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Unilever denies ethical basis for Israel sale

January 2009

Unilever is selling its stake in a factory in an illegal Israeli settlement on the West Bank – but has denied the decision results from ethical considerations.  

The company’s 51 per cent share of the 140-employee Beigel & Beigel bakery in the settlement of Ariel has been criticized by campaign groups, but it insisted the reasons for the sale were purely commercial.

It said the withdrawal was part of a divestment from non-core businesses, and had been decided ‘with reluctance after a period of analysis and review’.

However, United Civilians for Peace (UCP), a Netherlands-based human rights pressure group that campaigns for corporate withdrawals from West Bank territory, said it had had talks with Unilever on ‘ethical considerations with regard to investment in settlements’ – and that the company had responded to its campaigning. ‘This shows that Unilever takes seriously both the provisions of international law as well as its corporate social responsibility,’ it said.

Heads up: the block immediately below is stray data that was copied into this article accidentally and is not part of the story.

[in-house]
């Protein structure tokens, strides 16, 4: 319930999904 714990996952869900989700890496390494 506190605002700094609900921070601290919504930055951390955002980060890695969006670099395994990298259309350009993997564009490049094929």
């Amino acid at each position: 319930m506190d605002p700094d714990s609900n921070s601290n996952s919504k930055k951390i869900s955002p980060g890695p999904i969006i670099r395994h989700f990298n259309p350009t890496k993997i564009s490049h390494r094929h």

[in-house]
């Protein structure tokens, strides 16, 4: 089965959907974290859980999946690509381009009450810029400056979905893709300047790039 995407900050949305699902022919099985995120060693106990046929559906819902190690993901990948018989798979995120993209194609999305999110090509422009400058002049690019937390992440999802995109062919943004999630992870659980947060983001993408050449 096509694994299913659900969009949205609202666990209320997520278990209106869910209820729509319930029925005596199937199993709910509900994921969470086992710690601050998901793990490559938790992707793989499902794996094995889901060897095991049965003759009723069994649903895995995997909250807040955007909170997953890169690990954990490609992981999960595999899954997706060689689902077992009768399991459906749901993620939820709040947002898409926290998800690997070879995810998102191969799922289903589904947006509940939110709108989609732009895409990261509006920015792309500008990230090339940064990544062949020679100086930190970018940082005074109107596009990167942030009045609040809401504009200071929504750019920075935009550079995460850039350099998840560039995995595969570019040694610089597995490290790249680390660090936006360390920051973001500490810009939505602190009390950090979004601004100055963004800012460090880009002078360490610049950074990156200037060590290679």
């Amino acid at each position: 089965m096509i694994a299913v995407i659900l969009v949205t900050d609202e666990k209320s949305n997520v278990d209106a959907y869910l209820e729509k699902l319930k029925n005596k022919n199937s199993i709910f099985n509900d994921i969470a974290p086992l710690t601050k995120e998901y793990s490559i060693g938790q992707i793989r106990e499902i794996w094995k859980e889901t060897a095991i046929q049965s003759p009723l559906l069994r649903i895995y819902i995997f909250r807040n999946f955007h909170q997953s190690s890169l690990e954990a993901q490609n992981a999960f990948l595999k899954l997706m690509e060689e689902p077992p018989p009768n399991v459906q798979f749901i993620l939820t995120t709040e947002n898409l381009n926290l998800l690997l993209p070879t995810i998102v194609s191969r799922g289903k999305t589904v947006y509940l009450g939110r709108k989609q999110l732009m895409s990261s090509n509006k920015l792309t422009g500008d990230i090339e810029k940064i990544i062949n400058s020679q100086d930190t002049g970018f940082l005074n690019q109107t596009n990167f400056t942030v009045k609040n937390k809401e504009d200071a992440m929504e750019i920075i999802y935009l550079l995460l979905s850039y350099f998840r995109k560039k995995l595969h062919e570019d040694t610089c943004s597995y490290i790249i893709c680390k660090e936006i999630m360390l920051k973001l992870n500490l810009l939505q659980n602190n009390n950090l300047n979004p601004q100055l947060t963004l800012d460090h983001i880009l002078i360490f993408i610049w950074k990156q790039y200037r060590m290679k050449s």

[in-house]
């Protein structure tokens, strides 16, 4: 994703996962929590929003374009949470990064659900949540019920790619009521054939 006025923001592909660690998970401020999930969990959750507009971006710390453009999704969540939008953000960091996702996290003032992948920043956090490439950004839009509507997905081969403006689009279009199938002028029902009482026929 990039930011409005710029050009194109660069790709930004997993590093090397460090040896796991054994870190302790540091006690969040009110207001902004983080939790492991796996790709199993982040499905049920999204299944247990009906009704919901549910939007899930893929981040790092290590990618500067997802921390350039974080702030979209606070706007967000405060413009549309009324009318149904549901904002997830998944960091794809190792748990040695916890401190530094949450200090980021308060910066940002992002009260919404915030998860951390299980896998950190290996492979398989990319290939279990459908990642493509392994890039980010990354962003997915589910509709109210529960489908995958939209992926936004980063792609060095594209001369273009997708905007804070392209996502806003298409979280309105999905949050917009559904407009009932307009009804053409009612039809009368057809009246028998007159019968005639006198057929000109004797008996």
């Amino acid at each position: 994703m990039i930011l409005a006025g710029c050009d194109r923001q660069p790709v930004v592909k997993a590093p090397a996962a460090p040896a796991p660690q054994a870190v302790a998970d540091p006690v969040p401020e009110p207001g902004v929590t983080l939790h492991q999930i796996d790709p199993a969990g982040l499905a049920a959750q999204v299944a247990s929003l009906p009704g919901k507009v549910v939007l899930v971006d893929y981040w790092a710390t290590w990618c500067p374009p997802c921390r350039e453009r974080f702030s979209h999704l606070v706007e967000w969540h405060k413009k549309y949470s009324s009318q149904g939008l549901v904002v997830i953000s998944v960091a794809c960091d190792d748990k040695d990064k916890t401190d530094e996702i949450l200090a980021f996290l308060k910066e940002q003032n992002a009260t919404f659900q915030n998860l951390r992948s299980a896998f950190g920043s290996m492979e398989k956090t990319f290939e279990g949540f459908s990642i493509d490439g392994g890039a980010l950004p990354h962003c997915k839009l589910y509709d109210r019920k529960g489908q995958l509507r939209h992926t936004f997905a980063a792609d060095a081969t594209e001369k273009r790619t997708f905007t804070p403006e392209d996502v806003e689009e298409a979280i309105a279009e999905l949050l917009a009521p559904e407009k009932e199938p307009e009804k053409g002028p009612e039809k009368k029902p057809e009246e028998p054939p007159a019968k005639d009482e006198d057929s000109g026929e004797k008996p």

UCP, which was set up by non-governmental organizations including Oxfam and Pax Christi, says the land on which the factory stands was confiscated from Palestinian villagers by the Israeli military in 1981.

A number of companies operating in or sourcing from the occupied West Bank have recently come under increasing pressure from campaigners.

Last year, residents of a village in Palestine began a lawsuit against two Montreal-based building companies active in a Jewish settlement in the occupied West Bank, and UK supermarkets J. Sainsbury, Somerfield, Tesco and Waitrose were targeted for sourcing food from the area (EP10, issue 4, p2).




Unilever | Middle East | Human rights

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